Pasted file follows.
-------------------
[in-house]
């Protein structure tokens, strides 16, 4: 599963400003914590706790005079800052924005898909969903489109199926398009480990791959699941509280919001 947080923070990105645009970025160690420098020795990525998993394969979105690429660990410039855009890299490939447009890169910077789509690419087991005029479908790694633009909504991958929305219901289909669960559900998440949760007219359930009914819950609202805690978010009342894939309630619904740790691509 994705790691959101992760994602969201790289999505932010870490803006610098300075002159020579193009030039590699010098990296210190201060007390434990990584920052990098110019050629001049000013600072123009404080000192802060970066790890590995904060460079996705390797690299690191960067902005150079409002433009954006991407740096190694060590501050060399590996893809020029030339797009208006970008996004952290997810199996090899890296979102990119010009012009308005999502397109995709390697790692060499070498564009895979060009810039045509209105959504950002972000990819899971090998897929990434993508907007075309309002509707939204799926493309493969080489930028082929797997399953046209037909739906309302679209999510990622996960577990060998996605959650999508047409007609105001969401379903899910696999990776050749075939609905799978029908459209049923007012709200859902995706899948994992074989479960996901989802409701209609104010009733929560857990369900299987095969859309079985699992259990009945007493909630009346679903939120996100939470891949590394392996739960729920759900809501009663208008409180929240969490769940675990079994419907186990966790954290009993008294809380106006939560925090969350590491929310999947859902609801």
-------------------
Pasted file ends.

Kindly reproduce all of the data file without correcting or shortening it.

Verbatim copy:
[in-house]
């Protein structure tokens, strides 16, 4: 599963400003914590706790005079800052924005898909969903489109199926398009480990791959699941509280919001 947080923070990105645009970025160690420098020795990525998993394969979105690429660990410039855009890299490939447009890169910077789509690419087991005029479908790694633009909504991958929305219901289909669960559900998440949760007219359930009914819950609202805690978010009342894939309630619904740790691509 994705790691959101992760994602969201790289999505932010870490803006610098300075002159020579193009030039590699010098990296210190201060007390434990990584920052990098110019050629001049000013600072123009404080000192802060970066790890590995904060460079996705390797690299690191960067902005150079409002433009954006991407740096190694060590501050060399590996893809020029030339797009208006970008996004952290997810199996090899890296979102990119010009012009308005999502397109995709390697790692060499070498564009895979060009810039045509209105959504950002972000990819899971090998897929990434993508907007075309309002509707939204799926493309493969080489930028082929797997399953046209037909739906309302679209999510990622996960577990060998996605959650999508047409007609105001969401379903899910696999990776050749075939609905799978029908459209049923007012709200859902995706899948994992074989479960996901989802409701209609104010009733929560857990369900299987095969859309079985699992259990009945007493909630009346679903939120996100939470891949590394392996739960729920759900809501009663208008409180929240969490769940675990079994419907186990966790954290009993008294809380106006939560925090969350590491929310999947859902609801």